TED director Chris Anderson introduced Cantu as "a mad scientist who became a chef." Cantu opened a restaurant in Chicago called Moto.
Even though Moto is a Japanese word, and the restaurant uses a Japanese character, they do not serve Japanese food. But as you might expect, said Roche, Moto's executive pastry chef, customers frequently asked for Japanese food. "After about the 10,000th request for a Maki roll we decided to give people what they wanted." Well, kind of: they put all the flavor ingredients of a standard Maki roll onto an edible piece of paper, and served it to their customers. (Image: Reuters)
Cantu and Roche described some of their other creations: they took a carrot cake and blended it, injected the liquified carrot cake into a balloon, and froze it with liquid nitrogen, which turned it into a "hollow shell of carrot cake ice cream."
They made a Cuban pork sandwich that looks like a Cuban cigar. "We take the spices that go into the pork shoulder and fashion that into ash," said Cantu." We take the sandwich and wrap it up into a collard green" and add an edible cigar band. "We put it in a $1.99 ashtray and charge you about 20 bucks for it."
They also make a desert that looks like nachos with melted cheese and hamburger (see photo at top). "The chips are candied, the ground beef is chocolate, and the cheese is made from mango sorbet that gets shredded liquid nitrogen to make it look like cheese," said Roche. "After doing all of this dematerialization and reconfiguring of these ingredients we realized it's pretty cool, because we learned that the dish actually behaves like the real thing... the cheese begins to melt and it really looks like a plate of nachos. It is not till you begin to taste it that you realize this really is a desert, and it's a real mind ripper."
At this point Cantu and Roche told everyone in the audience to open a small cardboard box that had been placed on the armrest of each chair in the auditorium of the Long Beach Performing Arts Center.
Inside the box there were several different items: a piece of paper with a drawing of a tongue, 2 edible packing peanuts, a lemon slice, two little cubes of orange brownish material, and a pink tablet.
We were instructed to eat half the paper. Roche said that it was going to be "kind of reminiscent of a Greek salad." We were then instructed to eat one of the orange brownish balls, which was a kind of chocolate with spices in it. The packaging peanut was flavored to taste like hot and sour soup. We were told to lick the lemon. A lot of people in the audience grimaced when they sample these items. Roche explained that the items weren't designed to taste good. "You'll see why in a minute," he said.
"This is where everything starts getting nuts," said Cantu. He told us to remove the little pink tablet from the packaging and "suck on it like a SweeTart or a cough drop." It was sour.
The tablet, explained Roche, is made from a fruit called the miracle berry. "It contains a glycoprotein called miraculin. It masks certain taste receptors on your tongue, primarily sour taste receptors. So things that normally taste very sour begin to taste very sweet."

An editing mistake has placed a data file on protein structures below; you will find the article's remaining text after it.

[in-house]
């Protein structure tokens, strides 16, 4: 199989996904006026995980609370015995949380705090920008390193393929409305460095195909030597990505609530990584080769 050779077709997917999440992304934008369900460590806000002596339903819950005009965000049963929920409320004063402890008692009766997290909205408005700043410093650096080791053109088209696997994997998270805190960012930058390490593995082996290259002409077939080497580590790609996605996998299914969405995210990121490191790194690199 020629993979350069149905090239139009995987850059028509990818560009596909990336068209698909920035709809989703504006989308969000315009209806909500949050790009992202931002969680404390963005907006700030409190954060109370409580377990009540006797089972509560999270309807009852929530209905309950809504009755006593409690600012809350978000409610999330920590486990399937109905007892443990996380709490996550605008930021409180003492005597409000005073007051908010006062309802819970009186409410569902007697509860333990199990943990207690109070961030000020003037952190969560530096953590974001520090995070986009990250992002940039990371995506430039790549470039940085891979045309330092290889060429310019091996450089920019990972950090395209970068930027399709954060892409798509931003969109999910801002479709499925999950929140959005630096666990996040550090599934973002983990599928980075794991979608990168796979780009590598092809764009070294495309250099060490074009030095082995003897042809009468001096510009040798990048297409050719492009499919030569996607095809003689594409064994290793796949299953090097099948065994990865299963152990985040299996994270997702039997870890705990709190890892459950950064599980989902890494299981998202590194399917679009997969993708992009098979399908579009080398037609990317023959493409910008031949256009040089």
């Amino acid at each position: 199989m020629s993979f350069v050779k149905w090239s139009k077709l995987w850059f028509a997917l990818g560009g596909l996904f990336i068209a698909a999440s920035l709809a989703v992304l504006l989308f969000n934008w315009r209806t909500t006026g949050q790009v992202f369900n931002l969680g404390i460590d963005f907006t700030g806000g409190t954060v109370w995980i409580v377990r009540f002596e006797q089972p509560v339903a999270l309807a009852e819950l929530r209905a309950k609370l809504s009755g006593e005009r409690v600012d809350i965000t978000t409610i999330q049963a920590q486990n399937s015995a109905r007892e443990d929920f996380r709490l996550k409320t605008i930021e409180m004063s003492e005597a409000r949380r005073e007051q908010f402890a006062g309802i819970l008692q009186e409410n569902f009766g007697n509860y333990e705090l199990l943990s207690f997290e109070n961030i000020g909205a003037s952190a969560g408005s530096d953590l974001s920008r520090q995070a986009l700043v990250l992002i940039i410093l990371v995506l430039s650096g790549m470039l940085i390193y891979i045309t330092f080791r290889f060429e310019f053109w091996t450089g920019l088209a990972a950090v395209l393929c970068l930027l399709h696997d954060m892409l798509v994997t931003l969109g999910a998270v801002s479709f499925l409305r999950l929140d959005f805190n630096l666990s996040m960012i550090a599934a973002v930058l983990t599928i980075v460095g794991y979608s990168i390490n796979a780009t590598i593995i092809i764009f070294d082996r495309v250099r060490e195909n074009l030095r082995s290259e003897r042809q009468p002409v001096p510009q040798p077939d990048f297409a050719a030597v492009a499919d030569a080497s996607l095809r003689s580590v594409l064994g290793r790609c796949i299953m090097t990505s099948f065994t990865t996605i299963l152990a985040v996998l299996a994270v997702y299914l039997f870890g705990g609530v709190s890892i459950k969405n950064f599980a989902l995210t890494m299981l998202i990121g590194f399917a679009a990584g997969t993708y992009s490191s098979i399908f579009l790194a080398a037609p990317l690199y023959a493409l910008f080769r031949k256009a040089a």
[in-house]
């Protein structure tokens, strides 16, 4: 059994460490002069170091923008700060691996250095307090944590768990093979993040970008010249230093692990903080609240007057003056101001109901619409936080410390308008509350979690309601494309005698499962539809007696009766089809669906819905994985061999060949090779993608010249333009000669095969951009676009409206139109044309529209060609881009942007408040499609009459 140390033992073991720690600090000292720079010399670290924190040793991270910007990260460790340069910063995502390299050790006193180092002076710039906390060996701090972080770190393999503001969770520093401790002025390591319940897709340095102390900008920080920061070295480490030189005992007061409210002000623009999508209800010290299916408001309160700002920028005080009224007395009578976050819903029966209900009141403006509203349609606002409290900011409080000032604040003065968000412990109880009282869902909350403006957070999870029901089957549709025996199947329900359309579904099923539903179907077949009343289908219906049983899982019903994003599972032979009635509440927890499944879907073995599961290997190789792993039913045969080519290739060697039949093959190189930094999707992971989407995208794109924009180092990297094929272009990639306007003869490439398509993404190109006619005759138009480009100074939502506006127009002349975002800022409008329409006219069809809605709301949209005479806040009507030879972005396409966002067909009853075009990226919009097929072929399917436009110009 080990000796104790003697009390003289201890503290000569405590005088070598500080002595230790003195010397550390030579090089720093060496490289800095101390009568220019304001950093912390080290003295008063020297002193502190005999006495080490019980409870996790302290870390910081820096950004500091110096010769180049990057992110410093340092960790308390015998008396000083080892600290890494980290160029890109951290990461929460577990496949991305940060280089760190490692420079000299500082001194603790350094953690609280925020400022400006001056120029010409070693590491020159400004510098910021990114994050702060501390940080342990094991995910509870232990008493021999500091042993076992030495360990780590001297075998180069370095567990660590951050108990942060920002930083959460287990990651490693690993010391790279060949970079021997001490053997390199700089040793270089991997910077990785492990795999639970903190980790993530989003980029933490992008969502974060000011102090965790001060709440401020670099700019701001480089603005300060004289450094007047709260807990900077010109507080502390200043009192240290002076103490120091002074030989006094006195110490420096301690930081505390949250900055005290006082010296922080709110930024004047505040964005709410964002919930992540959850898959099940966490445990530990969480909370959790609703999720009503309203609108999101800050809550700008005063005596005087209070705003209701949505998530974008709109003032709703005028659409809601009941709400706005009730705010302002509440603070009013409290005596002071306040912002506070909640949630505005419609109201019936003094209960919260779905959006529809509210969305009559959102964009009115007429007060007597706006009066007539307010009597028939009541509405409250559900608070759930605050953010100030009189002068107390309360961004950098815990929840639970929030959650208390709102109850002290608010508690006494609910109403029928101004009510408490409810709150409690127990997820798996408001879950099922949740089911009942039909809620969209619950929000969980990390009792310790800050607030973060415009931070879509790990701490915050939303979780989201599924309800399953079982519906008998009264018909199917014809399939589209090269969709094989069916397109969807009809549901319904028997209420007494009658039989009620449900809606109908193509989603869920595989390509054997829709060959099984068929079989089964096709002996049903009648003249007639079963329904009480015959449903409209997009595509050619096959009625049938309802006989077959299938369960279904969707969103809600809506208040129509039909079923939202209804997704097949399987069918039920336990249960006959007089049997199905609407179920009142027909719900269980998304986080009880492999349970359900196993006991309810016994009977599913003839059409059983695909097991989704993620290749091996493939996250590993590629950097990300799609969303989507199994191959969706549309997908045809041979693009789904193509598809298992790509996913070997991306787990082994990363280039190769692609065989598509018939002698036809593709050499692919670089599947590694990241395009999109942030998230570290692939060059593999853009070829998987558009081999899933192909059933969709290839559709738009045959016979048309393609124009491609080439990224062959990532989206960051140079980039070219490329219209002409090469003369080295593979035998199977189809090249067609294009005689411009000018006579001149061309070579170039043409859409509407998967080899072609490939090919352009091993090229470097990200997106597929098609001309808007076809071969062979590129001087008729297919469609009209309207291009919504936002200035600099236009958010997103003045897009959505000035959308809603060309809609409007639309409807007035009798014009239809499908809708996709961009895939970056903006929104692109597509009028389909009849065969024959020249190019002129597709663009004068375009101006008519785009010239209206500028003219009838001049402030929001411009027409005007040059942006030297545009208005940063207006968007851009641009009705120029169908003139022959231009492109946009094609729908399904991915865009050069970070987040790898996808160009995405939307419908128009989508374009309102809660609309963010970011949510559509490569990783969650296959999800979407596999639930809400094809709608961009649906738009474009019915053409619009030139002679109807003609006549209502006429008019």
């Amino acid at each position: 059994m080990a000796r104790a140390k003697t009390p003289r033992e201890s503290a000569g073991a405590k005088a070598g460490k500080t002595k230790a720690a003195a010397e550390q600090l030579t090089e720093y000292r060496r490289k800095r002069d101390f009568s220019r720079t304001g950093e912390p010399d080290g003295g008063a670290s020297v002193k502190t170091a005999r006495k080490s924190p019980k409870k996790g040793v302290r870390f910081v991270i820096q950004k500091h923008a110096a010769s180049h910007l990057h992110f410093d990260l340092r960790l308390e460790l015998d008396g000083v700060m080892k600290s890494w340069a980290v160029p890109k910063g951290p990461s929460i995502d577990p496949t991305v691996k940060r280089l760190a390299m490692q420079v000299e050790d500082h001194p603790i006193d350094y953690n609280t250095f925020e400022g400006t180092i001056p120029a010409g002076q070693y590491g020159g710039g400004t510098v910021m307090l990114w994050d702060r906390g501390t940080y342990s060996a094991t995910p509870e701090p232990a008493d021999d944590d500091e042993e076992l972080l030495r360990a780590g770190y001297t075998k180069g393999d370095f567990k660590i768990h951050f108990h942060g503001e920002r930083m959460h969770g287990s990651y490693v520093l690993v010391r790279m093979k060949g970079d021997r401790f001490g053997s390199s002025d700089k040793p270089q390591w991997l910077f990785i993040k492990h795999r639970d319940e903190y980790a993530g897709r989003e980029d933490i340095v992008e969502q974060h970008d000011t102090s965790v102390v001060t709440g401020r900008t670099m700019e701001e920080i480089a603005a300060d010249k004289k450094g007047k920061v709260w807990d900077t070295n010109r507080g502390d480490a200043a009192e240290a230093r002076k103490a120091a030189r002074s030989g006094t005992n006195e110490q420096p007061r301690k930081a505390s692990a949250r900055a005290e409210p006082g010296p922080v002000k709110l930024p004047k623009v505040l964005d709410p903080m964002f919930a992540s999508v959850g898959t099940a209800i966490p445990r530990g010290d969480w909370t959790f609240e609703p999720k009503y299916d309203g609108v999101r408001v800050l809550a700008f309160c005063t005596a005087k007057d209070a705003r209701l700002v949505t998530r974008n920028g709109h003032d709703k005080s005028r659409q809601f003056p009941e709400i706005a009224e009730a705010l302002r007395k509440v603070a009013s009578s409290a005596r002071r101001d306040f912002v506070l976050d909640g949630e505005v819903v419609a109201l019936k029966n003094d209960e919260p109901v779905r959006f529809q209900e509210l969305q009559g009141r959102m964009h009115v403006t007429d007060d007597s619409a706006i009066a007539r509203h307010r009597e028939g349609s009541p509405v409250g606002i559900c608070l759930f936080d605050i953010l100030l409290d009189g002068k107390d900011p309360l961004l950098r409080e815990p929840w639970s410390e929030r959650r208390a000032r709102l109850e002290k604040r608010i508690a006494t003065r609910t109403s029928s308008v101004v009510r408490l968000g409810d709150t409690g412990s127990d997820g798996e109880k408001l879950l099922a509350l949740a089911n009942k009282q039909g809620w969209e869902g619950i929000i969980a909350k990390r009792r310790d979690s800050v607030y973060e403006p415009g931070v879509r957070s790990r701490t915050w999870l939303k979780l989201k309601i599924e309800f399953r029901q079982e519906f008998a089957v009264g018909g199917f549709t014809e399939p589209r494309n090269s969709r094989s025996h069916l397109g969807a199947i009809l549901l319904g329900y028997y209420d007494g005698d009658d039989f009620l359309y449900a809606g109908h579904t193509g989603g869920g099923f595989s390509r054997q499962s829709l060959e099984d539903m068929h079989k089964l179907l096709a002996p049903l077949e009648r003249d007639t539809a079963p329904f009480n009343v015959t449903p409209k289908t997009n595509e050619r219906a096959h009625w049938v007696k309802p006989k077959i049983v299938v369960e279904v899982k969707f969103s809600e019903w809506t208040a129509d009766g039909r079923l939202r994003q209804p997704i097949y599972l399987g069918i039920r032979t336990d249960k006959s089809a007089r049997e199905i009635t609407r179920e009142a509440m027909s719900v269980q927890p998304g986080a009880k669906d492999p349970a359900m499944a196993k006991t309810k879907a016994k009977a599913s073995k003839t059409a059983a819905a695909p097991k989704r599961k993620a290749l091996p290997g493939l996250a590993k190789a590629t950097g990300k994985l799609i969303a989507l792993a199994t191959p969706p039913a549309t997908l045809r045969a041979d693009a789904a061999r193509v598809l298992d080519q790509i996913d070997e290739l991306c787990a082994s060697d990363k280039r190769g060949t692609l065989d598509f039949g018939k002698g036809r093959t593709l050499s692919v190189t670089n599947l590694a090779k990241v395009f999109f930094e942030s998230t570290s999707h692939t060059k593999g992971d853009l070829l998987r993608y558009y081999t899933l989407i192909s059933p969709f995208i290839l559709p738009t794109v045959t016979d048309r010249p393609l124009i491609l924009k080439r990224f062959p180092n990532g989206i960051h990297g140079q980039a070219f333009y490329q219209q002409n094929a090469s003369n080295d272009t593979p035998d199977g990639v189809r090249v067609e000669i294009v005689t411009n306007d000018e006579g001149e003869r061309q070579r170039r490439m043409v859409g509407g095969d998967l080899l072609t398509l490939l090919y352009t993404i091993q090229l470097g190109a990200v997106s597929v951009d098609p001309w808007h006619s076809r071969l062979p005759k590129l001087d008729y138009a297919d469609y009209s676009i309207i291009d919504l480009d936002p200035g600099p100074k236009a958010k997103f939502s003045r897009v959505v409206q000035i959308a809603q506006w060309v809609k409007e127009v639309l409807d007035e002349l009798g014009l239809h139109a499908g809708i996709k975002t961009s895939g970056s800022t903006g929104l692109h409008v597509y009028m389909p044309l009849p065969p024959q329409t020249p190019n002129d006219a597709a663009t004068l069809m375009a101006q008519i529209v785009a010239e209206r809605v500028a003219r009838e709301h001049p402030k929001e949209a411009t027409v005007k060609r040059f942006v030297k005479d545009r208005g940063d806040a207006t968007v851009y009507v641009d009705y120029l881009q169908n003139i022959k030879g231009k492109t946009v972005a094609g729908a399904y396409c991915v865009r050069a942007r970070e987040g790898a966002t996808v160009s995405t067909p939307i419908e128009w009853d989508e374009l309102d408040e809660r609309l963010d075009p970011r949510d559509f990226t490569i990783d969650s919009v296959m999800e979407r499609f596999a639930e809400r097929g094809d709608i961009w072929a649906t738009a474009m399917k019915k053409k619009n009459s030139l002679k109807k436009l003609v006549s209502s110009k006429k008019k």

"The miracle berry has a very controversial and fascinating history," said Cantu. A French explorer came across it in 1725 in Africa. The explorer observed that one out of the 30 tribes he came into contact with used the miracle berry to make bad tasting food palatable, and that they were the only tribe that was not suffering from famine.
While everyone was waiting for the miracle berry tablet to take effect, Cantu went on to describe some of their other culinary hacks. They asked themselves, "Can we take what the cow eats, remove the cow, and turn it into hamburger?" They combined corn, beets, and barley (staples of a cow's diet, according to Cantu) and converted them into fake hamburger. What they came up with "basically forms like hamburger meat, and basically cooks up like hamburger meat... and tastes like hamburger meat." It also "bleeds" like real hamburger, Roche pointed out.
They converted a watermelon into ahi tuna. They sprinkled it with some "magic pixie dust" that converts the watermelon's sweet taste into a savory taste. Then they dipped it into liquid nitrogen to "sear" it.
Finally it was time for us to re-taste the ingredients with our miracle berry treated tongues. The paper, we were told, was going to taste like cheesecake. The spicy chocolate ball was going to taste like a truffle. The hot and sour packaging material would taste like sweet and sour soup. And the lemon was going to taste like "freshly squeezed lemonade." To me, everything simply tasted a lot sweeter and a lot less sour. The lemon was absolutely delicious. If I had been given a whole lemon instead of just a slice, I would've happily eaten the whole thing.
About an hour after the conclusion of the presentation I had dinner at a nearby restaurant with some friends. We ordered a bottle of wine. When Morgan Webb, who was sitting next to me, had a sip of the wine she nearly gagged. This is the worst wine I've ever tasted, she said. "It tastes like Manischewitz."
"Maybe it's the miracle berry," I said. We all tasted the lemon slice in our water and it was very sweet. The miracle berry was taking the tartness out of the wine, ruining the flavor. I'm not a wine drinker, so it didn't bother me. By the time our appetizers arrived the effect had worn off and we were able to enjoy the meal with normal tongues.
Mark Frauenfelder is the founder of Boing Boing and the editor-in-chief of MAKE and Cool Tools. Twitter: @frauenfelder. Come and hear Mark speak at the ALA conference in Chicago on July 1.